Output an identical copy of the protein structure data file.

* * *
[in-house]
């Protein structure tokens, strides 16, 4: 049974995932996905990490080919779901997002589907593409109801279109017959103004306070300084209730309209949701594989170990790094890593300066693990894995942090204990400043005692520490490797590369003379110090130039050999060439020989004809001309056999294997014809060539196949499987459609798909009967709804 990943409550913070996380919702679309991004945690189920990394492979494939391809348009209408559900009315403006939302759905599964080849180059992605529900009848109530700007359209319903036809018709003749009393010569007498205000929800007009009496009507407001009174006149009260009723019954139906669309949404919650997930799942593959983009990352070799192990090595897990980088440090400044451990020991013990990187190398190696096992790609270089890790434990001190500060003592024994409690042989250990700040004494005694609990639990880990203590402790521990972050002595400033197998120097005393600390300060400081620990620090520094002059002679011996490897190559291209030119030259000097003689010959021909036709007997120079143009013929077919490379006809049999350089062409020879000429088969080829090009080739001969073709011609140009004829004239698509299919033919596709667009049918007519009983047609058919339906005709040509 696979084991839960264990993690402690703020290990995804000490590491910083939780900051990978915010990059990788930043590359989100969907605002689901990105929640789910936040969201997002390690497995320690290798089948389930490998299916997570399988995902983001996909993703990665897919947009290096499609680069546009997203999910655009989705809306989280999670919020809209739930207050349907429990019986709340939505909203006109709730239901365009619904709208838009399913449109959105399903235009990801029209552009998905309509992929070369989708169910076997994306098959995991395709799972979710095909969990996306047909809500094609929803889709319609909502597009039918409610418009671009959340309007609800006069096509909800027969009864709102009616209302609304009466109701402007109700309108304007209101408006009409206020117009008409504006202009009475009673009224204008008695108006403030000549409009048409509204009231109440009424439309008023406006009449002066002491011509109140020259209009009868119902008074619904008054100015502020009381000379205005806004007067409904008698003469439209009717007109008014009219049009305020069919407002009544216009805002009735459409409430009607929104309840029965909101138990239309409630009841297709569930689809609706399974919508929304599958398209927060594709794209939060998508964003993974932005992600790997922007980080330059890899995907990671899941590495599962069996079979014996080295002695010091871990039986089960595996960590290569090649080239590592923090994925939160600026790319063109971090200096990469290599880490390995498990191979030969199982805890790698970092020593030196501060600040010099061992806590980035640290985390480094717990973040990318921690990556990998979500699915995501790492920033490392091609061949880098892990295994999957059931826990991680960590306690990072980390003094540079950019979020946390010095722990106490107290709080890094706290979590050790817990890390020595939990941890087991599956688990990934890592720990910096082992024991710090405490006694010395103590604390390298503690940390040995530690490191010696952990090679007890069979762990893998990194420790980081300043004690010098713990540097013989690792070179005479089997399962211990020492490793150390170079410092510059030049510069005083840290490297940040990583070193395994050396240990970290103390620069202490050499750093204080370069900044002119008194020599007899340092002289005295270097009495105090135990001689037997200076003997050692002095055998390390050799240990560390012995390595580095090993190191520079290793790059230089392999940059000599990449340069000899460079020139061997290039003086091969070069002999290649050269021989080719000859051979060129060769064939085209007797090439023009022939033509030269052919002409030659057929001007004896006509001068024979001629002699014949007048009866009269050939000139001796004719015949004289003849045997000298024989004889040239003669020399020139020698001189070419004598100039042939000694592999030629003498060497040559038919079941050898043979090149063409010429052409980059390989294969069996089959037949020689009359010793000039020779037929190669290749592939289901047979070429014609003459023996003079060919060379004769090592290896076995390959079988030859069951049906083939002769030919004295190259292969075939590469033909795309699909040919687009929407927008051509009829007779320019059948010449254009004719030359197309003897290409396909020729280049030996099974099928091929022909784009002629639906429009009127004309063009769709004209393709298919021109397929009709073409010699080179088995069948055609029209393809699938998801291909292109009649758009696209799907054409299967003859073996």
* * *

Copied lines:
[in-house]
């Protein structure tokens, strides 16, 4: 049974995932996905990490080919779901997002589907593409109801279109017959103004306070300084209730309209949701594989170990790094890593300066693990894995942090204990400043005692520490490797590369003379110090130039050999060439020989004809001309056999294997014809060539196949499987459609798909009967709804 990943409550913070996380919702679309991004945690189920990394492979494939391809348009209408559900009315403006939302759905599964080849180059992605529900009848109530700007359209319903036809018709003749009393010569007498205000929800007009009496009507407001009174006149009260009723019954139906669309949404919650997930799942593959983009990352070799192990090595897990980088440090400044451990020991013990990187190398190696096992790609270089890790434990001190500060003592024994409690042989250990700040004494005694609990639990880990203590402790521990972050002595400033197998120097005393600390300060400081620990620090520094002059002679011996490897190559291209030119030259000097003689010959021909036709007997120079143009013929077919490379006809049999350089062409020879000429088969080829090009080739001969073709011609140009004829004239698509299919033919596709667009049918007519009983047609058919339906005709040509 696979084991839960264990993690402690703020290990995804000490590491910083939780900051990978915010990059990788930043590359989100969907605002689901990105929640789910936040969201997002390690497995320690290798089948389930490998299916997570399988995902983001996909993703990665897919947009290096499609680069546009997203999910655009989705809306989280999670919020809209739930207050349907429990019986709340939505909203006109709730239901365009619904709208838009399913449109959105399903235009990801029209552009998905309509992929070369989708169910076997994306098959995991395709799972979710095909969990996306047909809500094609929803889709319609909502597009039918409610418009671009959340309007609800006069096509909800027969009864709102009616209302609304009466109701402007109700309108304007209101408006009409206020117009008409504006202009009475009673009224204008008695108006403030000549409009048409509204009231109440009424439309008023406006009449002066002491011509109140020259209009009868119902008074619904008054100015502020009381000379205005806004007067409904008698003469439209009717007109008014009219049009305020069919407002009544216009805002009735459409409430009607929104309840029965909101138990239309409630009841297709569930689809609706399974919508929304599958398209927060594709794209939060998508964003993974932005992600790997922007980080330059890899995907990671899941590495599962069996079979014996080295002695010091871990039986089960595996960590290569090649080239590592923090994925939160600026790319063109971090200096990469290599880490390995498990191979030969199982805890790698970092020593030196501060600040010099061992806590980035640290985390480094717990973040990318921690990556990998979500699915995501790492920033490392091609061949880098892990295994999957059931826990991680960590306690990072980390003094540079950019979020946390010095722990106490107290709080890094706290979590050790817990890390020595939990941890087991599956688990990934890592720990910096082992024991710090405490006694010395103590604390390298503690940390040995530690490191010696952990090679007890069979762990893998990194420790980081300043004690010098713990540097013989690792070179005479089997399962211990020492490793150390170079410092510059030049510069005083840290490297940040990583070193395994050396240990970290103390620069202490050499750093204080370069900044002119008194020599007899340092002289005295270097009495105090135990001689037997200076003997050692002095055998390390050799240990560390012995390595580095090993190191520079290793790059230089392999940059000599990449340069000899460079020139061997290039003086091969070069002999290649050269021989080719000859051979060129060769064939085209007797090439023009022939033509030269052919002409030659057929001007004896006509001068024979001629002699014949007048009866009269050939000139001796004719015949004289003849045997000298024989004889040239003669020399020139020698001189070419004598100039042939000694592999030629003498060497040559038919079941050898043979090149063409010429052409980059390989294969069996089959037949020689009359010793000039020779037929190669290749592939289901047979070429014609003459023996003079060919060379004769090592290896076995390959079988030859069951049906083939002769030919004295190259292969075939590469033909795309699909040919687009929407927008051509009829007779320019059948010449254009004719030359197309003897290409396909020729280049030996099974099928091929022909784009002629639906429009009127004309063009769709004209393709298919021109397929009709073409010699080179088995069948055609029209393809699938998801291909292109009649758009696209799907054409299967003859073996």